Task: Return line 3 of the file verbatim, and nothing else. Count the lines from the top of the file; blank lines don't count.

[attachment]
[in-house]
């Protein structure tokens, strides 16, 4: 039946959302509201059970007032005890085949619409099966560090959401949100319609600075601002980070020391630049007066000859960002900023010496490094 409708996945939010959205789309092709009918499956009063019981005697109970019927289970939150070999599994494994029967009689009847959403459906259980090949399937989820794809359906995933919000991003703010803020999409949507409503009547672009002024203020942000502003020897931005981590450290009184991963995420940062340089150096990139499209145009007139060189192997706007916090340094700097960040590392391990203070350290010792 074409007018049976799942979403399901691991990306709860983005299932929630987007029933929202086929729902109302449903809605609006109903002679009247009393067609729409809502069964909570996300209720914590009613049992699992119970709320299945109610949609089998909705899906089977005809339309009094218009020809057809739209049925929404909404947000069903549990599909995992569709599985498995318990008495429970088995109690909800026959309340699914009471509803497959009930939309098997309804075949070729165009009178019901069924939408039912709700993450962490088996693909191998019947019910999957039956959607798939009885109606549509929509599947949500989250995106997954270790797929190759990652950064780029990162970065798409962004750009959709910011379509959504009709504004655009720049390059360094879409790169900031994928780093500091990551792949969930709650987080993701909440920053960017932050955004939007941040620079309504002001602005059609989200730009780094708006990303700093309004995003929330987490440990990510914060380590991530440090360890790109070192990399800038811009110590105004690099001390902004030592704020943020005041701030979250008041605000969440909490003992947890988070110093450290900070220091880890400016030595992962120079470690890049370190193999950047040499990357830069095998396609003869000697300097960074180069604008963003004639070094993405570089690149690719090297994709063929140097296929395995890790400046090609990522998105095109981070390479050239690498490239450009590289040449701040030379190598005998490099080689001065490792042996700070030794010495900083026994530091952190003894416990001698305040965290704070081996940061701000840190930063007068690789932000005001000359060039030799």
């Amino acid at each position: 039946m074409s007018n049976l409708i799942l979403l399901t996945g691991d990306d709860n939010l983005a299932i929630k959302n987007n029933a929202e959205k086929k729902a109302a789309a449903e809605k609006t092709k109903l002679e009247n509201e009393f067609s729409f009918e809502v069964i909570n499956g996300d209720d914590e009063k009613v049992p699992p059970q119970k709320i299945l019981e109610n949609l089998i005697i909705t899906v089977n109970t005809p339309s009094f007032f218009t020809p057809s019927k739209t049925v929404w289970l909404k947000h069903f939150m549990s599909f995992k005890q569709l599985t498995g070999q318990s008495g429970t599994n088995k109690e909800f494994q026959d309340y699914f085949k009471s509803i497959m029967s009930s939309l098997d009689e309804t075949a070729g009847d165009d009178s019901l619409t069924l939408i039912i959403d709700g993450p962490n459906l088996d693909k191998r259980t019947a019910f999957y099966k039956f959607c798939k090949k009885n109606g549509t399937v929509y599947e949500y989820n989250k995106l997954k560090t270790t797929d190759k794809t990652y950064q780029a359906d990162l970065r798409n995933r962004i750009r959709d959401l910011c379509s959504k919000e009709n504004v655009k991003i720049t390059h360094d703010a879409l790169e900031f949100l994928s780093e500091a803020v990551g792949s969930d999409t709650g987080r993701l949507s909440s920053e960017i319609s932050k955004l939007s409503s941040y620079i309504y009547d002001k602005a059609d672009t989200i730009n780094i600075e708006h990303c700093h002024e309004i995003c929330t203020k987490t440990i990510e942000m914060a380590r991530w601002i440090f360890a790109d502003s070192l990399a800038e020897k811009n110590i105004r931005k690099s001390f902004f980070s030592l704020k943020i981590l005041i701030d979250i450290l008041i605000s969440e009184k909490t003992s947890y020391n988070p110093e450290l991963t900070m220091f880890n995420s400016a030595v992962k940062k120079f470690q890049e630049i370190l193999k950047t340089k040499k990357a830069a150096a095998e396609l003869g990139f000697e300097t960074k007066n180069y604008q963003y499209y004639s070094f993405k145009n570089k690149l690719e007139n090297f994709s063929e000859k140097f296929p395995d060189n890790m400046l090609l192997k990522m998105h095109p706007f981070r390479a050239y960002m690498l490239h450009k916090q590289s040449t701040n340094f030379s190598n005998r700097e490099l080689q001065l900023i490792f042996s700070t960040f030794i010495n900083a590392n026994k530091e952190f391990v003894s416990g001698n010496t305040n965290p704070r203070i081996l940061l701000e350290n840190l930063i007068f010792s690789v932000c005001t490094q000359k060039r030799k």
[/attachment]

């Amino acid at each position: 039946m074409s007018n049976l409708i799942l979403l399901t996945g691991d990306d709860n939010l983005a299932i929630k959302n987007n029933a929202e959205k086929k729902a109302a789309a449903e809605k609006t092709k109903l002679e009247n509201e009393f067609s729409f009918e809502v069964i909570n499956g996300d209720d914590e009063k009613v049992p699992p059970q119970k709320i299945l019981e109610n949609l089998i005697i909705t899906v089977n109970t005809p339309s009094f007032f218009t020809p057809s019927k739209t049925v929404w289970l909404k947000h069903f939150m549990s599909f995992k005890q569709l599985t498995g070999q318990s008495g429970t599994n088995k109690e909800f494994q026959d309340y699914f085949k009471s509803i497959m029967s009930s939309l098997d009689e309804t075949a070729g009847d165009d009178s019901l619409t069924l939408i039912i959403d709700g993450p962490n459906l088996d693909k191998r259980t019947a019910f999957y099966k039956f959607c798939k090949k009885n109606g549509t399937v929509y599947e949500y989820n989250k995106l997954k560090t270790t797929d190759k794809t990652y950064q780029a359906d990162l970065r798409n995933r962004i750009r959709d959401l910011c379509s959504k919000e009709n504004v655009k991003i720049t390059h360094d703010a879409l790169e900031f949100l994928s780093e500091a803020v990551g792949s969930d999409t709650g987080r993701l949507s909440s920053e960017i319609s932050k955004l939007s409503s941040y620079i309504y009547d002001k602005a059609d672009t989200i730009n780094i600075e708006h990303c700093h002024e309004i995003c929330t203020k987490t440990i990510e942000m914060a380590r991530w601002i440090f360890a790109d502003s070192l990399a800038e020897k811009n110590i105004r931005k690099s001390f902004f980070s030592l704020k943020i981590l005041i701030d979250i450290l008041i605000s969440e009184k909490t003992s947890y020391n988070p110093e450290l991963t900070m220091f880890n995420s400016a030595v992962k940062k120079f470690q890049e630049i370190l193999k950047t340089k040499k990357a830069a150096a095998e396609l003869g990139f000697e300097t960074k007066n180069y604008q963003y499209y004639s070094f993405k145009n570089k690149l690719e007139n090297f994709s063929e000859k140097f296929p395995d060189n890790m400046l090609l192997k990522m998105h095109p706007f981070r390479a050239y960002m690498l490239h450009k916090q590289s040449t701040n340094f030379s190598n005998r700097e490099l080689q001065l900023i490792f042996s700070t960040f030794i010495n900083a590392n026994k530091e952190f391990v003894s416990g001698n010496t305040n965290p704070r203070i081996l940061l701000e350290n840190l930063i007068f010792s690789v932000c005001t490094q000359k060039r030799k």